These are just some of the things external benchmarking provided us and I now represent for our clients. External benchmarking helps you see how you compare to others in the global energy industry and drive real sustainable improvements.
Just a short little rant on…We’re too busy! When I hear from an organization that they are too busy to commit to performance improvement through the proven process of external benchmarking, alarm bells begin sounding in the back of my mind and gives rise to concerns. Those concerns are borne of my personal experience as well as a worry for their internal priorities. How can you truly be focused on improving without understanding and utilizing competitor benchmarking tools to set your goals and maintain your internal standards?
If you only focused on the crisis of the moment, with short-term importance overriding all long-term considerations, you will struggle to maintain sustainable growth. External benchmarking can help improve your organization’s level of proactivity by comparing it to that of your top competitors and industry peers.
Wrapping It Up
So why should you externally benchmark? There are many specific reasons:
If you want to improve your organization’s bottom-line performance and profitability, external benchmarking is a key tool to help achieving both.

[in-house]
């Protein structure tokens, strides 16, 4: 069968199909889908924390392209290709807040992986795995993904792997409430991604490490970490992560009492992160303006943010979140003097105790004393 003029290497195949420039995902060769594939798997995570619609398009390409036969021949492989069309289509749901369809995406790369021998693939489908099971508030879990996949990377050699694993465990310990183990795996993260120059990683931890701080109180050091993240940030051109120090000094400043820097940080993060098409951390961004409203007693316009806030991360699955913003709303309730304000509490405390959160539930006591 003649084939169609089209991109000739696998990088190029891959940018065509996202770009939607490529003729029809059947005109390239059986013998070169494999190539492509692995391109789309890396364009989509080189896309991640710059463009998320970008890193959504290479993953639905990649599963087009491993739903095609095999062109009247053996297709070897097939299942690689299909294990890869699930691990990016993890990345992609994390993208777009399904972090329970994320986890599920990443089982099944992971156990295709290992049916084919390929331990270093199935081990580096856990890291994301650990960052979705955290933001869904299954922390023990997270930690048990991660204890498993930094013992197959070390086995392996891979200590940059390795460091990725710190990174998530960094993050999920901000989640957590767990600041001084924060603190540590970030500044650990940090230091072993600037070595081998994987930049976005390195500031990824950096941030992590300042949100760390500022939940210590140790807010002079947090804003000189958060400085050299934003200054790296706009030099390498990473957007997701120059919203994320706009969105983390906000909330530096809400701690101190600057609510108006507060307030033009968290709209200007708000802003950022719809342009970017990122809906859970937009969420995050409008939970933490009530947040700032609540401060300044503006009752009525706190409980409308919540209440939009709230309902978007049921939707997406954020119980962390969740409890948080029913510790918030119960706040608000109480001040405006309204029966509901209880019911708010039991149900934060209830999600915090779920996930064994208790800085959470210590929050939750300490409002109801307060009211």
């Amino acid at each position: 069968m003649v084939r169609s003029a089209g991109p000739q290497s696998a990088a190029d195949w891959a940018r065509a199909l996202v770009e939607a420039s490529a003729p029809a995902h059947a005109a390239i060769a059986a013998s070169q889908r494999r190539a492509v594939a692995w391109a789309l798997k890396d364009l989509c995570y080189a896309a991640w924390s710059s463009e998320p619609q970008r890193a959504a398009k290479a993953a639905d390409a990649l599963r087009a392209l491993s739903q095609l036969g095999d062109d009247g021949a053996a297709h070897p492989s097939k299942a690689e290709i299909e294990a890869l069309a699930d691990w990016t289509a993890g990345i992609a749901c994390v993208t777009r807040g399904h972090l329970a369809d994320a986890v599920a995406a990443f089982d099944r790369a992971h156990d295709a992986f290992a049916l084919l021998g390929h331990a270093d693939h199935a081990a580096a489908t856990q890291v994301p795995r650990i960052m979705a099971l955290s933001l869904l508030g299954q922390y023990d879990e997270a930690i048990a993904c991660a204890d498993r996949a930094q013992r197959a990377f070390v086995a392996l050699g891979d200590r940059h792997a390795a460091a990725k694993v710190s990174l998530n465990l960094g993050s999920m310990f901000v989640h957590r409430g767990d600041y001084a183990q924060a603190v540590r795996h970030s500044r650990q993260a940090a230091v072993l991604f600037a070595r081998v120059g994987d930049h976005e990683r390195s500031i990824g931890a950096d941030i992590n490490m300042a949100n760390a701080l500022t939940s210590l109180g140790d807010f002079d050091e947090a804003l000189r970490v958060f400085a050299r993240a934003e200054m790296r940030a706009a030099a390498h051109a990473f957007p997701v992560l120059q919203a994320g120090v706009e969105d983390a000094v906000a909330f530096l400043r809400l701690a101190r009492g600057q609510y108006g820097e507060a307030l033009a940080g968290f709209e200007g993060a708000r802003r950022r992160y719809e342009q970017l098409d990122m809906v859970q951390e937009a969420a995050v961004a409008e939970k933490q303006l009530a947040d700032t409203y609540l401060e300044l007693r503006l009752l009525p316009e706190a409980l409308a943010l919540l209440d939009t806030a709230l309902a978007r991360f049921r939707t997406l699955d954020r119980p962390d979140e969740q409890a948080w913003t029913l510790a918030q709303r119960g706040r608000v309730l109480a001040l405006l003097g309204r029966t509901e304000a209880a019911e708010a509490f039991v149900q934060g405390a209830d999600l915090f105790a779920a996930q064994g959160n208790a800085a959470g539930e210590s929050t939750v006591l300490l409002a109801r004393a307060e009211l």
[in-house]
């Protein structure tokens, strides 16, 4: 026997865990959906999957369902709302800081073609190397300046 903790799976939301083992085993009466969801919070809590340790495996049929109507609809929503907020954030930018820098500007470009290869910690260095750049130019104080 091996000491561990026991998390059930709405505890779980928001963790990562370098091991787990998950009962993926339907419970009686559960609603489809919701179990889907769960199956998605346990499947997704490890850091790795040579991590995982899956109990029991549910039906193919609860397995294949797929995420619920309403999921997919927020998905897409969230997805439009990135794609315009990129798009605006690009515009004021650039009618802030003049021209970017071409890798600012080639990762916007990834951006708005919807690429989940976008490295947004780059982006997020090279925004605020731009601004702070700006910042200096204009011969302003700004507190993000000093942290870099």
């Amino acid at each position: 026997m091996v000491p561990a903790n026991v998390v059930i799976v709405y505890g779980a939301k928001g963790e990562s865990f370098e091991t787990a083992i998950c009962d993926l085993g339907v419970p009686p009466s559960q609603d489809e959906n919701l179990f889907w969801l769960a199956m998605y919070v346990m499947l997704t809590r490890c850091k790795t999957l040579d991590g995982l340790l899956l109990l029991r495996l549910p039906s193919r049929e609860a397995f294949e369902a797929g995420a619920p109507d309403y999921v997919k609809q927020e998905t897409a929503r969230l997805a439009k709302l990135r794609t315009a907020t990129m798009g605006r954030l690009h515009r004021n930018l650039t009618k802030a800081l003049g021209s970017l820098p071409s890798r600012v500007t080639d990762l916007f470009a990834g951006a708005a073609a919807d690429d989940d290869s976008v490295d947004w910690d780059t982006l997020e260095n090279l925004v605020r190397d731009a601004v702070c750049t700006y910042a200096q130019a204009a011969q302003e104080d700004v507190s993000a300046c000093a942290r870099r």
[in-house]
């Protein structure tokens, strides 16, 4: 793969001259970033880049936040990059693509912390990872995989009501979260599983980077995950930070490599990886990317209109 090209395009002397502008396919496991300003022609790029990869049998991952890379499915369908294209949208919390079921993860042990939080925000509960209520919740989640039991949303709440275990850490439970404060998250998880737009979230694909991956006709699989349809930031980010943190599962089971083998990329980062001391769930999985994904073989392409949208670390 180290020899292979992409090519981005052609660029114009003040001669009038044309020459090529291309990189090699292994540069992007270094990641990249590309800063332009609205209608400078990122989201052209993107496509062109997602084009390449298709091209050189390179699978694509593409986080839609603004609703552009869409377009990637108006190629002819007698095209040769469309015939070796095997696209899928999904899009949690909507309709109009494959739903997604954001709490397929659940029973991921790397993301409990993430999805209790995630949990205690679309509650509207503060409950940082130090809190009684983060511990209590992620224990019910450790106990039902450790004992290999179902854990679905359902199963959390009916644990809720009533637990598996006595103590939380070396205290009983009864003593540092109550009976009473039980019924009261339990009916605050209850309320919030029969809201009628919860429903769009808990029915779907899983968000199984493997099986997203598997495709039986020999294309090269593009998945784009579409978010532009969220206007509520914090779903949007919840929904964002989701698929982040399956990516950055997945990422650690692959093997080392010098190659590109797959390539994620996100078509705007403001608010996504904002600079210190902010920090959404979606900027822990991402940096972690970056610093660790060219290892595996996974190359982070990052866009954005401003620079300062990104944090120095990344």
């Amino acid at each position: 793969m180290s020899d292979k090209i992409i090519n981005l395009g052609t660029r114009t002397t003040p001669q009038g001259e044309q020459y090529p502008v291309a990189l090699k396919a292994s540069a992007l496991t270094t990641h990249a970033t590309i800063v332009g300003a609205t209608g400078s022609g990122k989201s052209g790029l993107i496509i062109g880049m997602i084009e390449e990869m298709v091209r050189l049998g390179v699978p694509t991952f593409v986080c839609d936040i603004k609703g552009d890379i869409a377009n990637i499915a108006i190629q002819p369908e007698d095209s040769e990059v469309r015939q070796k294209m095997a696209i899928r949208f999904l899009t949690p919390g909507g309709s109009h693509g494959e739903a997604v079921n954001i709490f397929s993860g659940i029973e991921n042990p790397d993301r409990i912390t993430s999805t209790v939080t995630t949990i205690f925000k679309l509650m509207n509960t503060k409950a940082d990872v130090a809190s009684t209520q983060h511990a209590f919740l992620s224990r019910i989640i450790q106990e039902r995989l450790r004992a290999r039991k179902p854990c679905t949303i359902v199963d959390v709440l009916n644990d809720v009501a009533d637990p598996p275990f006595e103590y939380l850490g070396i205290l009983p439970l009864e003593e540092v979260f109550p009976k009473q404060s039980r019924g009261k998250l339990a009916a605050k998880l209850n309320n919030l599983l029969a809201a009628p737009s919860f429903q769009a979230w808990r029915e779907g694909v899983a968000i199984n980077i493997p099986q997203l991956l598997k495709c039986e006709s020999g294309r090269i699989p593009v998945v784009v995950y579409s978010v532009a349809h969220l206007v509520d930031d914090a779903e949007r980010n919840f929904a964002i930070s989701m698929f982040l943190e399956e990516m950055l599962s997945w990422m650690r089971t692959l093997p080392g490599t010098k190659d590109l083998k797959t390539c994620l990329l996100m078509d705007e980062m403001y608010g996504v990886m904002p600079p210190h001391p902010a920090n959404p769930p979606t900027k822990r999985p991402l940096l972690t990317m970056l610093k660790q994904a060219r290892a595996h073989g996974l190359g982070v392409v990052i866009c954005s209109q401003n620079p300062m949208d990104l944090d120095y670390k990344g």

If you’re looking to increase profitability, reliability, and efficiency, you should consider external benchmarking.
Working with a benchmark company who can essentially become your external benchmarking partner is a great way to create a more thorough, unbiased, and fair standard based on general energy and oil benchmarks, not just your business’ best practices but using best practices that have been created over a period of more than 35 years. Using comparative peer metrics can help your company improve efficiency and profit margins.
Jeff Dudley, Senior Consultant, oversees the International Study of Plant Reliability and Maintenance Effectiveness (RAM Study) for Solomon. He has more than 30 years of industry experience from his work in chemical manufacturing and operations. At the time of his retirement from Dow Chemical Company (Dow) in 2012, Jeff was serving as corporate director of Reliability and Maintenance and was responsible for ensuring reliable operation of all global assets. During his tenure at Dow, Jeff took a leading role with many of the company’s operations, serving in such positions as Global Technology Leader for Engineering Plastics, Global Business Manufacturing Director for Customer and Fine Chemicals, and Business Manufacturing Director of Downpharma & EO/EG. Jeff was awarded Dow’s People Leadership Award in 2003 as well as its Genesis Award for Leadership in 2008.